Blandy & Blandy LLP Solicitors

Insights // 08 May 2019

Community Infrastructure Levy (CIL) - Is a Mobile Home a "Building"?

Solicitor Kayleigh Chapman, in our leading Planning & Environmental law team, examines whether a mobile home is classed as a "building" within the Community Infrastructure Levy (CIL) Regulations 2010 (as amended).

The Valuation Office Agency has recently considered whether a mobile home can fall within the definition of “building” within the Community Infrastructure Levy (CIL) Regulations 2010 (as amended).

Regulation 40 of the CIL Regulations allows for areas of “parts of in-use buildings” to be off-set against new build floor space in calculating any CIL liability.

The Appellant argued that the mobile home had been used as a dwelling house for 20 years and was a building within the meaning of the CIL Regulations. The Appellant argued that the floorspace of this mobile home should have been given credit and off-set against the calculated CIL liability.

The Council argued that the primary factors in considering whether a building exists are size, permanence and physical attachment to the land. The Council’s position was that the mobile home lacked physical attachment to the site and could not be properly described as a building.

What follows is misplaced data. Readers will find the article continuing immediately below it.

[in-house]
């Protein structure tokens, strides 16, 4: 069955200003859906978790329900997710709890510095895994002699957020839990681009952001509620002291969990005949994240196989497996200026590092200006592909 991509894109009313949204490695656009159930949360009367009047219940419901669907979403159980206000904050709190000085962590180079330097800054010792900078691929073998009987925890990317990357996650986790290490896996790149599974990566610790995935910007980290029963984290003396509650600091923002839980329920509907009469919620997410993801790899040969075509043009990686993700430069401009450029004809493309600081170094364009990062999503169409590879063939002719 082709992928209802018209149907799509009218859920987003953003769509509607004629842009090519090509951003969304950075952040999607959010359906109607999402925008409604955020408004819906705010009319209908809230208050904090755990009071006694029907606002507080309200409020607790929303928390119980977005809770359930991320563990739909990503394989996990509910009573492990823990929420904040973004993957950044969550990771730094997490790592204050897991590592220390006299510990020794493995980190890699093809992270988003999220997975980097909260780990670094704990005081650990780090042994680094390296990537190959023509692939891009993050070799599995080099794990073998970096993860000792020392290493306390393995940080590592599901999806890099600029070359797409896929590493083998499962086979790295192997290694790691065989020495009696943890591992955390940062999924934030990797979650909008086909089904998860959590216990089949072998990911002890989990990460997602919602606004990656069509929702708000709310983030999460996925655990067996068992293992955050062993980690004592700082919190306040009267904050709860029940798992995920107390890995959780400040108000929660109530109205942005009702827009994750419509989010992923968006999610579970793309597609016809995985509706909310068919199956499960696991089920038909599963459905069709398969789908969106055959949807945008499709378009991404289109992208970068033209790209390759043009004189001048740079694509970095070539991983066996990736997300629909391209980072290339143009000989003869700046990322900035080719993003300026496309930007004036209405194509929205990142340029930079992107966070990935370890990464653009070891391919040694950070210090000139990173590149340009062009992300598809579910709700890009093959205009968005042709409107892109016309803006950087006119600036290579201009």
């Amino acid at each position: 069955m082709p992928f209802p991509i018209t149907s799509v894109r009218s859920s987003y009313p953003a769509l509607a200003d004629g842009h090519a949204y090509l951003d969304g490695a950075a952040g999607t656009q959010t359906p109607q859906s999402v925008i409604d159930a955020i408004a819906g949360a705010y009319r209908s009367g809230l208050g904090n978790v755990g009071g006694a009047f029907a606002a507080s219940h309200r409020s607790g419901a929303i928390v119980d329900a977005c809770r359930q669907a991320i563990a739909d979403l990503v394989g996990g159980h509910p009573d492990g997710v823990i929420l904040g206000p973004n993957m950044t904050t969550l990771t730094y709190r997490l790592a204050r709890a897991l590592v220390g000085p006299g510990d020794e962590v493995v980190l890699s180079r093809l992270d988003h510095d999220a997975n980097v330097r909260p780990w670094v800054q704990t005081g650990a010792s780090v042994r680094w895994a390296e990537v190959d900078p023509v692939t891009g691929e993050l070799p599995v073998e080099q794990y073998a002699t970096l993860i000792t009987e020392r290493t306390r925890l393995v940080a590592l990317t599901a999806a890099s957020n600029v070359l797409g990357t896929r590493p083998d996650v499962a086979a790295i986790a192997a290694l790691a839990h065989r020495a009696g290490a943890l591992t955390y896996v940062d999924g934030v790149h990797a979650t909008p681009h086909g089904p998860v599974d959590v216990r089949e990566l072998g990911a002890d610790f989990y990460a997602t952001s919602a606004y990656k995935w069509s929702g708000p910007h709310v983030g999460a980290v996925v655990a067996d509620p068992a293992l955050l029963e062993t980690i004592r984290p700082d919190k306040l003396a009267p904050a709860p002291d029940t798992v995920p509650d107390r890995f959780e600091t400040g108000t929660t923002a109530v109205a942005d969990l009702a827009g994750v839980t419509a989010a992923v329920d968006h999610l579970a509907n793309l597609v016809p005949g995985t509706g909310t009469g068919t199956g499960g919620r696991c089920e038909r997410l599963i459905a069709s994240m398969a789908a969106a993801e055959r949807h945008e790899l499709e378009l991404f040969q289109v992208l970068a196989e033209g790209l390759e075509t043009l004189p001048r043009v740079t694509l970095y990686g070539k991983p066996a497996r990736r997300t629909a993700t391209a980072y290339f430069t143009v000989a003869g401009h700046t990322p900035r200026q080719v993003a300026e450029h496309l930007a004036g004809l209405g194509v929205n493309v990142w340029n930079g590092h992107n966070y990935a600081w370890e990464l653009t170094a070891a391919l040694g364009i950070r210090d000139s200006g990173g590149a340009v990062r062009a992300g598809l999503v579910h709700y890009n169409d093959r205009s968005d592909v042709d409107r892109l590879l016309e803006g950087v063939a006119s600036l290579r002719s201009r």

The Valuation Officer referred to Section 29 of the Caravans Sites and Control of Development Act 1960 which states that a caravan is “any structure designed or adapted for human habitation which is capable of being moved from one place to another (whether being towed, or by being transported on a motor vehicle or trailer)”. The Valuation Officer reviewed the available evidence and concluded that the mobile home was a caravan and not a building. The Valuation Officer concluded that the mobile home was not permanently attached to the ground and was capable of being moved.

In light of this conclusion the mobile home floor space could not be off-set against the new build area. This assessment appears to be fact specific and you should seek specialist advice in respect of CIL should you wish to challenge the basis of any calculation by the Council.

For further information or legal advice, please contact law@blandy.co.uk or call 0118 951 6800. 

This article is intended for the use of clients and other interested parties. The information contained in it is believed to be correct at the date of publication, but it is necessarily of a brief and general nature and should not be relied upon as a substitute for specific professional advice.

Kayleigh Chapman

Kayleigh Chapman

Solicitor, Planning & Environmental Law

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